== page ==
Many of us appear confident and resolute on the outside, but on the inside it’s often a very different story. Having a coach who is removed from the day-to-day but takes the time to work through and help you unravel things and gain perspective is a real benefit.
4. Deeper level of learning
Corporate coaching isn’t just about improving an individual’s skills in the workplace; it takes learning to an even deeper level. Through coaching, data leaders can learn more about themselves, what they are good at and areas that find out how they are perceived by others and improve on areas of their personalities that they are not satisfied with.
Being a Data Leader requires a broad repertoire of skills, many of which need developing. Coaching takes learning to a level beyond remembering and understanding. The individual can take these new skills and work through how to apply them in new situations within their safe learning space.
5. Build personal awareness and confidence
Self-awareness is linked to performance and career success. A coach can give a coachee ideas for ways to improve themselves, but more importantly they can help them become aware of their blind spots. These blind sports are areas of the individual’s work or personality that they may not see but would benefit from improving.
Once the individual is aware of these areas, they can work with the coach to begin improving them. A great way to build personal awareness is through personality assessments. At Nua, we offer a free Tilt 365 Profile and Positive Influencer Predictor, to help identify natural strengths to leverage, and areas for development.
Through building personal awareness, the individual can turn their unknown weaknesses into marketable strengths.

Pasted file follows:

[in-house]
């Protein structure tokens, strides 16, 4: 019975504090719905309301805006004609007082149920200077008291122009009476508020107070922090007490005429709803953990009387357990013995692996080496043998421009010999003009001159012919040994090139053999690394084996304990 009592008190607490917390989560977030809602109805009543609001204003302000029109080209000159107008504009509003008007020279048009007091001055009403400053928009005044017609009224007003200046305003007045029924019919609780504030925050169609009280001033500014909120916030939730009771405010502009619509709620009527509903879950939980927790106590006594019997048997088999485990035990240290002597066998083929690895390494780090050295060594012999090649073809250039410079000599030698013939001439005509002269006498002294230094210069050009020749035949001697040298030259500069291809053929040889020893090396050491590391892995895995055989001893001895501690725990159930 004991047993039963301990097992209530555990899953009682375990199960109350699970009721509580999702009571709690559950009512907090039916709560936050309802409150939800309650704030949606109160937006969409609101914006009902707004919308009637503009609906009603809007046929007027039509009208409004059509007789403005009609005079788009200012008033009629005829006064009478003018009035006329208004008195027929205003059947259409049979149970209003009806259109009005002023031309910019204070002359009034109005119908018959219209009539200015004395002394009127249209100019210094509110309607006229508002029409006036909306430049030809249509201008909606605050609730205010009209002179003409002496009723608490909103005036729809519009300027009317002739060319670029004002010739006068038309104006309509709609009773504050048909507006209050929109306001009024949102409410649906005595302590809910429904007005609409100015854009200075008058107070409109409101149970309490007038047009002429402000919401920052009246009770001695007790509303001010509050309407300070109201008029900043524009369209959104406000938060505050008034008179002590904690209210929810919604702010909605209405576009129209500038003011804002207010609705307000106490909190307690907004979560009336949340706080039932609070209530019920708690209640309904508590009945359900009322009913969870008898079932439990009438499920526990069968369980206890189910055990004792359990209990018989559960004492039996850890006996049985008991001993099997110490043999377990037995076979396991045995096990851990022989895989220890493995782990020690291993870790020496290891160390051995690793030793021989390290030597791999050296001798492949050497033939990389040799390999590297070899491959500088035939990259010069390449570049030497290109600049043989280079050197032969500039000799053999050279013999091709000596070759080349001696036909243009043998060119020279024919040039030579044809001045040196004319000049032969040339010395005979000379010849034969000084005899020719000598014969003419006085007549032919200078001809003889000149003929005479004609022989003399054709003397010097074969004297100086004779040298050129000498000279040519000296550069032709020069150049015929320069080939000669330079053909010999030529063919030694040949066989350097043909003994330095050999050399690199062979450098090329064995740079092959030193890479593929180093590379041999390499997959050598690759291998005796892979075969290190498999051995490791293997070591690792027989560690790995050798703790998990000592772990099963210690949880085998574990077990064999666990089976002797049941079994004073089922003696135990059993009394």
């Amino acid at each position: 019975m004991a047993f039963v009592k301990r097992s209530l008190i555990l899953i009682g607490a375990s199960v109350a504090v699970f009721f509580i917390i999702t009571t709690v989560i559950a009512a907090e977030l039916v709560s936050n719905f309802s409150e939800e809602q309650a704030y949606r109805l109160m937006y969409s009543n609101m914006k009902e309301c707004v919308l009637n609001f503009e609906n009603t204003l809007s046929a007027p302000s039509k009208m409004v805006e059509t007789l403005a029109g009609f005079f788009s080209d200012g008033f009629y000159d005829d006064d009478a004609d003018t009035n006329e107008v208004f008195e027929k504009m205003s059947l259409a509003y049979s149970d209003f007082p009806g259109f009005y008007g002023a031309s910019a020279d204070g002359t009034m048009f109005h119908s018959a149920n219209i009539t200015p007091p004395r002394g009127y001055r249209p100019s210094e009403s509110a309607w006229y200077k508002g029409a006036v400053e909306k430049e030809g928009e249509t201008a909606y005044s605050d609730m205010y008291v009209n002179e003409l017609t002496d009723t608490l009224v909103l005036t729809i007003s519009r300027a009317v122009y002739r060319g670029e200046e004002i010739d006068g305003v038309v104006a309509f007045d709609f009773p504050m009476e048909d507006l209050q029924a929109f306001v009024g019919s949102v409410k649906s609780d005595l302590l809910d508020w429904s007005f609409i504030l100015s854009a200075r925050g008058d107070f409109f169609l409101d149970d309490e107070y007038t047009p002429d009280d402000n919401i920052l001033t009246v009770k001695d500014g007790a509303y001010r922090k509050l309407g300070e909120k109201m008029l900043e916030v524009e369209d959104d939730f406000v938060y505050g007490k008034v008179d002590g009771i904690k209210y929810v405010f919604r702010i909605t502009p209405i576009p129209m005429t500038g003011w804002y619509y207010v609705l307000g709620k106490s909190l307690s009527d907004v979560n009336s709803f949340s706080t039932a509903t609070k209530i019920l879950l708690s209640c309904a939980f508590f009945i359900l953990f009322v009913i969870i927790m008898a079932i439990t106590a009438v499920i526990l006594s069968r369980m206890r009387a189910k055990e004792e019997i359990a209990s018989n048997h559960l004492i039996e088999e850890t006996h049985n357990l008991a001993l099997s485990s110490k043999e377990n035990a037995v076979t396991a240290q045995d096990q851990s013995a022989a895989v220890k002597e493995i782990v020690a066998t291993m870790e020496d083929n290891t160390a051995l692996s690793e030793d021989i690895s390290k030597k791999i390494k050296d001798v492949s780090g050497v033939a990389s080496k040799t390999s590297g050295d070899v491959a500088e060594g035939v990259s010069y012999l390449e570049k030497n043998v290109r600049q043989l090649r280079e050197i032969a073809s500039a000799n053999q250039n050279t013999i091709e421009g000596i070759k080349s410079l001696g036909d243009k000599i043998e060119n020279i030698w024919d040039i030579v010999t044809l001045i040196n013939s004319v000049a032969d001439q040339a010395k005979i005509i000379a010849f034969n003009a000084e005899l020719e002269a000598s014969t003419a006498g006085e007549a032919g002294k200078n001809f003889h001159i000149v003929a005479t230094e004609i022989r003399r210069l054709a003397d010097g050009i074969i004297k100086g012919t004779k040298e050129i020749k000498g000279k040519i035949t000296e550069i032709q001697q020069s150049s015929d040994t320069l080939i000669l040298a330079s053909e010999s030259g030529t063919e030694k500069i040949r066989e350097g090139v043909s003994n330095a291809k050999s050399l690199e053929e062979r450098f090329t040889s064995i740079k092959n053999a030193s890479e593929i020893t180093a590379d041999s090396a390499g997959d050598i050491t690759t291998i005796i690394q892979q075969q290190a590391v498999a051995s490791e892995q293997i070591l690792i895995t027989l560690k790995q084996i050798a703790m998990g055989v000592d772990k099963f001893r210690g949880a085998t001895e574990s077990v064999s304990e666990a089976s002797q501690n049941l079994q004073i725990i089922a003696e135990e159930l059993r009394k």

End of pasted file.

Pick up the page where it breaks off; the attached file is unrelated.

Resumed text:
6. Support for improving specific skills
Having support for improving skills can be extremely beneficial. Simply knowing that someone is there specifically to help goal achievement is an important part of progress within the coaching process. Data leaders are often overstretched, so having this additional support when leading a team to success can be a real gamechanger.
As skill building is often the focus of coaching relationships, there should be specific emphasis on which skills to build so the coaching is efficient and directed. For data leaders, managing specific personalities in the team, and getting the team to collaborate together into a high performing unit, are often key challenges that a data leadership coach can help with.
To summarise, the benefits of leadership coaching are vast and wide-ranging. It can positively impact careers and in turn organizational performance. Good coaches are thoughtful and invest time to find opportunities that will help data leaders leverage their strengths. This will take your people out of their comfort zone in a positive way, stretching and growing them, and allowing them to discover new ways to lead and excel.
If you would like to help your best people and teams excel through data leadership coaching, get in touch we would love to hear from you. To find out more email: firstname.lastname@example.org